Fee vs Transaction Based

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Butkus's picture
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Joined: 2005-11-10

I'm interested in learning more on the rationale for fee-based business, and more specifically 'wrap accounts'. If a client had $300k IRA money and  a transaction based rep put him in American Funds, Franklin and Van Kampen at $100k each (say, AMCAP, New Perspective, Fundamental Investors, American Mutual, Mutual Qualified, Mutual European, Franklin Small Cap Value, Franklin Strategic Income, Franklin Income, Templeton Foreign, Van Kampen MidCap Growth, and the 3 Van Kampen Growth & Income funds), how would a 1.25% annual wrap fee be better for the client? Let's assume he's 60 in good health and taking a 5% distribution. The load-adjusted return on the above portfolio after 20 years would be about 20bp below nav. They are all team managed and pretty consistently favorable on returns and beta, plus the families offer other good choices without incurring additional sales charges. Some data supporting the fee based approach would be useful to me.

scrim67's picture
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Joined: 2005-04-28

in my wrap program my client also gets:


  • quarterly rebalancing

  • the advisory aboard has the ability to tweak asset allocation models based on a variety of factors

  • newsletters

  • cost reporting statement

  • quarterly performance reports

  • access to quite a few leading mutual fund famililes approved thru due diligence by our adv board

and most importantly myself as their financial quarterback.    Is that worth an extra 1-1.5% annually as opposed to doing it themselves? 
scrim
 

Indyone's picture
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Joined: 2005-05-31

Besides the things mentioned by Scrim, it's not hard to put a hypo together using funds from several (more than three) fund families and show better performance (even with the wrap fee), better asset class representation and less overlap.
Plus, when I need to swap a fund out, there's no load charged.  If you want to ride that fund list without changes for the next twenty years, it's your choice, but if I were your clients, if that's all I was getting, I'd research some good no-loads and skip you altogether.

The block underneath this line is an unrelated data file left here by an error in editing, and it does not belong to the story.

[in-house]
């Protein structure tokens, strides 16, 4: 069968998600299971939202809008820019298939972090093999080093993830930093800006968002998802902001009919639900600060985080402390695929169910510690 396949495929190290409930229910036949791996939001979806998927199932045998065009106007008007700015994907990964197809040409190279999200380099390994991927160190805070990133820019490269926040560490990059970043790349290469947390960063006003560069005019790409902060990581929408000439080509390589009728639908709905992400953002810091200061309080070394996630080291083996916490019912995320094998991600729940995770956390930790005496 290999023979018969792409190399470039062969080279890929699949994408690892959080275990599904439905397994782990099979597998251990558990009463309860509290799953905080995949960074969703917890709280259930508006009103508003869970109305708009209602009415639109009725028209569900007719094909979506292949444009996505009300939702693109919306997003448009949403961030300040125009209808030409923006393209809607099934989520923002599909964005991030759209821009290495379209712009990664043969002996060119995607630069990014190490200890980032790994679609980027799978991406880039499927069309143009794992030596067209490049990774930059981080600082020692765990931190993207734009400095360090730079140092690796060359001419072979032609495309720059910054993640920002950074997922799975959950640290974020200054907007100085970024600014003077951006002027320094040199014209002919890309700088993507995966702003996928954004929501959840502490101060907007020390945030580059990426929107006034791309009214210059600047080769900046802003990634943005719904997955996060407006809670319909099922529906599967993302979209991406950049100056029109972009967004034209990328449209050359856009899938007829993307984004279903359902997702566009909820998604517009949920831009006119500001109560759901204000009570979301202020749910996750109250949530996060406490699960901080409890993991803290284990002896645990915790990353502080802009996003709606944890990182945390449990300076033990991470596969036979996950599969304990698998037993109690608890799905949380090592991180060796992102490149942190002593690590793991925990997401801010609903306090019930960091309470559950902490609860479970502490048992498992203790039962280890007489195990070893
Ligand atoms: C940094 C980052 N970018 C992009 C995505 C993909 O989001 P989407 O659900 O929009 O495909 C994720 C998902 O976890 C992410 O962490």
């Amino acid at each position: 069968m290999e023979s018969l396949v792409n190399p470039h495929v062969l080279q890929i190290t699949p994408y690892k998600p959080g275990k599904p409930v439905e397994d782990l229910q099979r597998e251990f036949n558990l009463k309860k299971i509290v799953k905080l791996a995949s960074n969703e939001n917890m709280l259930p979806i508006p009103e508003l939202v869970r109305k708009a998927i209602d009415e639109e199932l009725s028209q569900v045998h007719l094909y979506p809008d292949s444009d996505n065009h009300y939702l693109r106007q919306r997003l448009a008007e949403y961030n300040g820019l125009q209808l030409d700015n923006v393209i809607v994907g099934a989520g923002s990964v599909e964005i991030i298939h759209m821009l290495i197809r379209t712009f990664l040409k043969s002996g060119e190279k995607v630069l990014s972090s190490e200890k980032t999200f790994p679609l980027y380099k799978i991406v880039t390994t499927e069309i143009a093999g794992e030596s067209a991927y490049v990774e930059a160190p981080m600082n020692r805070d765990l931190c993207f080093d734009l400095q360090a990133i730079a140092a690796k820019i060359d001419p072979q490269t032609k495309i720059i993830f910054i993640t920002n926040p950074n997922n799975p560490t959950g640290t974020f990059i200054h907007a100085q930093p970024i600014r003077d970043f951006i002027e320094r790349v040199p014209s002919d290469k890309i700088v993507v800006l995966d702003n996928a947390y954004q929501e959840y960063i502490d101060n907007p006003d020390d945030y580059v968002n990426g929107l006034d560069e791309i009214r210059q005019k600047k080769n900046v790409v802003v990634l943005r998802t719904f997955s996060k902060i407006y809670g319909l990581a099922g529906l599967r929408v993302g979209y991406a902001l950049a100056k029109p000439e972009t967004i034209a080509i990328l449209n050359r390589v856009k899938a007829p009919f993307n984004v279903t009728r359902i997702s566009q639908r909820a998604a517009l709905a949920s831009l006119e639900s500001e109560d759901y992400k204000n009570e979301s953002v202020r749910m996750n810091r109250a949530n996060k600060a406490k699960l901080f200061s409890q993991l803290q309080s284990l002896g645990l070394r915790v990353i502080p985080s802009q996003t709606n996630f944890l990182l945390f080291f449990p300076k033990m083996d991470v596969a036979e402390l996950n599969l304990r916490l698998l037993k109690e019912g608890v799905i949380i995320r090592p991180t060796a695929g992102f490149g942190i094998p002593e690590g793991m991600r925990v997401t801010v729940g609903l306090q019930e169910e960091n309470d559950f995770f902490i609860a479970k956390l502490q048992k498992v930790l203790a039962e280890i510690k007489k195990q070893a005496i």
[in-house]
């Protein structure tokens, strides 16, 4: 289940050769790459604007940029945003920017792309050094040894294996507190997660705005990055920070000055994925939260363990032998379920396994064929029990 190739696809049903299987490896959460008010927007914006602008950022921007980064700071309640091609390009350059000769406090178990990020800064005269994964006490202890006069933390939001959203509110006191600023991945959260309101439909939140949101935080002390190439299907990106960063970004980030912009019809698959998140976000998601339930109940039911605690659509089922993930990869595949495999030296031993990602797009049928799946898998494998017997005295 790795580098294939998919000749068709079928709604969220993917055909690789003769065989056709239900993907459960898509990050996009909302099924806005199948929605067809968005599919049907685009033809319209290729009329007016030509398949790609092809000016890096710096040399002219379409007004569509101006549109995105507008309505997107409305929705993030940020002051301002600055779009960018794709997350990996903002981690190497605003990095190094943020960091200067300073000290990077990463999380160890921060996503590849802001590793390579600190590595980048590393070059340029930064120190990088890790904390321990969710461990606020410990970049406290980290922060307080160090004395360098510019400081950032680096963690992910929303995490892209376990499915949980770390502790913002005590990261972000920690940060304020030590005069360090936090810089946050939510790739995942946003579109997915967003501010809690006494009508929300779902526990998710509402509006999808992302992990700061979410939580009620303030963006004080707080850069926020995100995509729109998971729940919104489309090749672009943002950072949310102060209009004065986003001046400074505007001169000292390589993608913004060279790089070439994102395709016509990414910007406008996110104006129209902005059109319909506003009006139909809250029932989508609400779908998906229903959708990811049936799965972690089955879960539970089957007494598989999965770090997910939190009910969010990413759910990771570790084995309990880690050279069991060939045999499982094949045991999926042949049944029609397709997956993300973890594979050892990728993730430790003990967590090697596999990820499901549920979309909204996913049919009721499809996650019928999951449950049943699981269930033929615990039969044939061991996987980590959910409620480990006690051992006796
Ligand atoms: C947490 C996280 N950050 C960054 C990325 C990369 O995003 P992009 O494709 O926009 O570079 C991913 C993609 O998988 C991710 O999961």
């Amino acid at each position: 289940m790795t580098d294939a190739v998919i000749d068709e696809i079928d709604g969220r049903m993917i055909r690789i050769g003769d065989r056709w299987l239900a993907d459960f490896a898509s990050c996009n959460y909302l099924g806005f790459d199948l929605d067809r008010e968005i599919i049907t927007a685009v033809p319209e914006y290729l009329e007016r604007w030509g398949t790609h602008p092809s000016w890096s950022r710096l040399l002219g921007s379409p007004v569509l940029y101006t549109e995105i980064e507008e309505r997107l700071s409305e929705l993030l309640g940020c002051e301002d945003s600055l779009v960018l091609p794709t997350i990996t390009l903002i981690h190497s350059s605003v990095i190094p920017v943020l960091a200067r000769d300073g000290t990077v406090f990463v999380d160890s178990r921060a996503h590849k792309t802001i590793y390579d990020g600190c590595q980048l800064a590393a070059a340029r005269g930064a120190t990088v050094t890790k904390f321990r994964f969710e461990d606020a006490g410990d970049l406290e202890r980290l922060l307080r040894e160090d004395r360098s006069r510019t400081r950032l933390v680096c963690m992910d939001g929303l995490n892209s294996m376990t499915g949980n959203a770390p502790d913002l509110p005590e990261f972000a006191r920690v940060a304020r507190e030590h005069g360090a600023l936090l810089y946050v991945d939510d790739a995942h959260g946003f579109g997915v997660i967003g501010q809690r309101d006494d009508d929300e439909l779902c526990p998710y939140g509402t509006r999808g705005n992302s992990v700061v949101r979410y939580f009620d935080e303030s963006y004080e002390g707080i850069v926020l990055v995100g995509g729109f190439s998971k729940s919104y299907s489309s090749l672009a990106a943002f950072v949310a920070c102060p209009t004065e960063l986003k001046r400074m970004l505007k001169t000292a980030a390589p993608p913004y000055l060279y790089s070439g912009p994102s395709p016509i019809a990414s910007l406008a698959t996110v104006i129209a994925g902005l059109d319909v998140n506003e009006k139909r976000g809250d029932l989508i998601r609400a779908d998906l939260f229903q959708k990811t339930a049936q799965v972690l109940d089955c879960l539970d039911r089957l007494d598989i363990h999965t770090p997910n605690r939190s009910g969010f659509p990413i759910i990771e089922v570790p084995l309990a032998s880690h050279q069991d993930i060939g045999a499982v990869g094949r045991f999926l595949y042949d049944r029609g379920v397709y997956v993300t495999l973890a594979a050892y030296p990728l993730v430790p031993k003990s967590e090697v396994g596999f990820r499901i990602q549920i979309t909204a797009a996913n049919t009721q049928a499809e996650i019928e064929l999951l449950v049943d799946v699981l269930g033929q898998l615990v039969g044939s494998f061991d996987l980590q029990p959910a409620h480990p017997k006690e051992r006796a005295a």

Philo Kvetch's picture
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Joined: 2005-05-17

Butkus, have you looked at the amount of overlap in the funds that you've mentioned?  I'd hesitate to call what you suggest a properly diversified portfolio.

iconsult100's picture
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Joined: 2005-09-07

I have a tough time asking someone to pay a load upfront.  I do solely managed money and mutual fund wrap. 
Although the fund families you mentioned are good now, they may not always be.  A wrap program allows you to be flexible without additional costs to the client.  It also puts you on the same side of the table with that client.
Ask yourself this... if you put 300k into those funds and get your upfront money, are you still going to rebalance the portfolio and meet with that client regularly 4 years from now, when that client is generating no revenue for you?  I doubt it.  And if you do, you'll be in sales mode to generate more revenue.
I firmly believe in "pay as you go."

Dirk Diggler's picture
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Joined: 2005-12-30

I love variable annuities. You get a nice upfront commission, with the ability to automatically rebalance and exchange fund families, without a load, and you don't have to injure the client with an extra 1.5% fee, in perpetuity, to do it.

mrad's picture
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Joined: 2005-01-07

No, depending on the variable annuity, you get to "injure the client" with a fee much more in the ballpark of 1.75 to 2 depending on the riders you choose.